"There is nothing in the Canons of Judicial Ethics which prevents a judge from testifying as to the good character of a defendant in a criminal case, and the committee finds no inherent impropriety in such testimony. Cases can well be thought of, in which the cause of justice would be served by the testimony of a judge, not sitting in the trial, who believes the defendant is unjustly accused or is likely to receive a more severe sentence than he deserves, or appears likely to be a victim of circumstances or prejudice.

    "It should be borne in mind, however, that a judge in so testifying is necessarily, to some extent, giving to the defense the weight of his judicial position and dignity. This is especially the case where the court is one in which the judge sometimes sits, or is a court of similar jurisdiction in the same place in which the judge holds court. Some of the jurymen may perhaps have served in other cases before him and may have taken his instructions as to the law when so serving. These considerations should be weighed, according to the circumstances, by a judge who is requested to so testify. He should consider well the propriety of testifying and determine whether his testimony is necessary and appropriate to give a fair trial to the accused, or is merely an attempt of the defense to throw into the scales the weight of his judicial position."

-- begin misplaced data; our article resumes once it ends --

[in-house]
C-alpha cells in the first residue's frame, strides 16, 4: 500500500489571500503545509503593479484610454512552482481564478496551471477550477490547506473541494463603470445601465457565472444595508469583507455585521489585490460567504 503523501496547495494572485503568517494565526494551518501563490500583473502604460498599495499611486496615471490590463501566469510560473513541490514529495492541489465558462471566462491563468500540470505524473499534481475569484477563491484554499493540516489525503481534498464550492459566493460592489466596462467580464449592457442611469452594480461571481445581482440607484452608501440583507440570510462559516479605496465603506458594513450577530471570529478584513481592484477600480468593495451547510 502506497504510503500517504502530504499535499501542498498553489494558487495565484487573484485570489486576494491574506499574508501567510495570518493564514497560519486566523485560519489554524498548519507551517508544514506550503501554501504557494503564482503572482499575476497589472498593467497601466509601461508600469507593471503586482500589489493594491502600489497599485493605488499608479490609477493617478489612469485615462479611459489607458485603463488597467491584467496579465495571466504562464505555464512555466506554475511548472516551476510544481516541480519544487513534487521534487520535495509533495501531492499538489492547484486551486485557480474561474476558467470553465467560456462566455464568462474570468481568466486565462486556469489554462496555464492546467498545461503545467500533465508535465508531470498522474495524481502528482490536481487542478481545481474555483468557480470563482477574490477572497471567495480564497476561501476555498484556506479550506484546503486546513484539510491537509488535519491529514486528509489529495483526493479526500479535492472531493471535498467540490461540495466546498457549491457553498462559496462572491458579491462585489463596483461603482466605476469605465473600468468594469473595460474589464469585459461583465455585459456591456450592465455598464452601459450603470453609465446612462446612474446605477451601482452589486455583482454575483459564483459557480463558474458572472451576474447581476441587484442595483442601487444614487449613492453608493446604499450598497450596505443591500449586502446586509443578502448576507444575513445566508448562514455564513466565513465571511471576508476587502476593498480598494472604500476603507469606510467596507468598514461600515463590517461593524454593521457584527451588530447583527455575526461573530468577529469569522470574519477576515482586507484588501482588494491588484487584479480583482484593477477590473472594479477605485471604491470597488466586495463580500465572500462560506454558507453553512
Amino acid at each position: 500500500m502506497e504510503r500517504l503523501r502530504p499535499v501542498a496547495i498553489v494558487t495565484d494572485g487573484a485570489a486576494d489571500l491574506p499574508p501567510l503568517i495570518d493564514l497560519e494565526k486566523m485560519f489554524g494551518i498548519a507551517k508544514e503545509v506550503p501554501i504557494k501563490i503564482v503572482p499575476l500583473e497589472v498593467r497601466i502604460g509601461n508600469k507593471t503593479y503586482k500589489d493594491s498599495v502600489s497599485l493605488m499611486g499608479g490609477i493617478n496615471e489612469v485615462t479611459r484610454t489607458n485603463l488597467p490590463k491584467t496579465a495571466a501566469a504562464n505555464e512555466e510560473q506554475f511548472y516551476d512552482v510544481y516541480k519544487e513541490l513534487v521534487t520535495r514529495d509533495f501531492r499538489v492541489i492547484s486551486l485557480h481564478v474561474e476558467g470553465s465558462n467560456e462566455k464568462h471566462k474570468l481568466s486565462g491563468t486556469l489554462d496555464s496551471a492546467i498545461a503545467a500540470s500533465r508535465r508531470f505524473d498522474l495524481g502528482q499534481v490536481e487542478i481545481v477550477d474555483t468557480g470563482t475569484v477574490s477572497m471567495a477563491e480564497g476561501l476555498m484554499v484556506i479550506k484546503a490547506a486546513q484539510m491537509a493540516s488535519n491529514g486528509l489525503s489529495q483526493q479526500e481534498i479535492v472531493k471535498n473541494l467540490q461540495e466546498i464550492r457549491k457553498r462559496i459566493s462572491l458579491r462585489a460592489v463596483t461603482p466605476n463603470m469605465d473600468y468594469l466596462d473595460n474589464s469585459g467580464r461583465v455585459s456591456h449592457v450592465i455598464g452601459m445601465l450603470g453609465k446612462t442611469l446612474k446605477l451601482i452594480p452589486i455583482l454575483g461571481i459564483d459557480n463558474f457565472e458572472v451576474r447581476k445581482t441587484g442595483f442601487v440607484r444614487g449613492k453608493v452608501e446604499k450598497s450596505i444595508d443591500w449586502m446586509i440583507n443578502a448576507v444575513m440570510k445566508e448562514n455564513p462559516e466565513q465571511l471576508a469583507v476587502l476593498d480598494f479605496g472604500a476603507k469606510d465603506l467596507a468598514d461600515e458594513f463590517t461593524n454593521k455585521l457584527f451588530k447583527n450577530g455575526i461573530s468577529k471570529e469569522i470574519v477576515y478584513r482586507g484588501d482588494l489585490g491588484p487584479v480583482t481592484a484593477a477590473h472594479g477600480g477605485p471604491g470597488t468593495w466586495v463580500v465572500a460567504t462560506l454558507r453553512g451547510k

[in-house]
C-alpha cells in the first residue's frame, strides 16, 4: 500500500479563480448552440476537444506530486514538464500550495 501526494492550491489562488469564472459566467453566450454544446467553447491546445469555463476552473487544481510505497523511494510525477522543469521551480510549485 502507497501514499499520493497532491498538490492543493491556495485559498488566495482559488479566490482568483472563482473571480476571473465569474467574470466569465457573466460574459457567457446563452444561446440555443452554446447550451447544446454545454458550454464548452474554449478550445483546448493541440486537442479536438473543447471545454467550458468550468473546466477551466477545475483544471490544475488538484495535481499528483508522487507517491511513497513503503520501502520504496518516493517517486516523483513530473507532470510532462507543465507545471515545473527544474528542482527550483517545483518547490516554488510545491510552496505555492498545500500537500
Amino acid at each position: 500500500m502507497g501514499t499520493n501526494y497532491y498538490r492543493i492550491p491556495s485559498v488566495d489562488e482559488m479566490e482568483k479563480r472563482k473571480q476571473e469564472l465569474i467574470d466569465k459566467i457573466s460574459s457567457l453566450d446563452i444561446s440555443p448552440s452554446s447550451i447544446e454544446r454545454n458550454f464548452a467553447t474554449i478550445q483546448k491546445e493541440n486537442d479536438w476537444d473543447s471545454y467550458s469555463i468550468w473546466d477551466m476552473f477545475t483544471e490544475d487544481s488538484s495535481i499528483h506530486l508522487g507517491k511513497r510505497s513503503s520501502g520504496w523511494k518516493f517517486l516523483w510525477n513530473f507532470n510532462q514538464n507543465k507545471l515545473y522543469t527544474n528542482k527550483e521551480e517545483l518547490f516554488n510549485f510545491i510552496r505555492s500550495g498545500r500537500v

Op 50 states in part:

    ". . . In addition to the matters mentioned in ABA Op 15, there is the position of the prosecutor to be considered. To do his full duty in the pending case might require that he conduct a rigorous cross examination of the witness before whom, as judge, he may in the near future have to appear. Such situations should be avoided when possible.

    "The conclusion of this Committee is that a judge should refuse voluntarily to testify under the circumstances stated, unless he has good reason to believe that such refusal would bring about a failure of justice."

Note that MCJC 2C prohibits a judge from appearing as a witness unless subpoenaed. Proposed Michigan Code of Judicial Conduct (1991) Rule 2 contains the same prohibition, and deletes the language in current MCJC 2D, allowing a judge to "respond to requests for personal references." The commentary following indicates: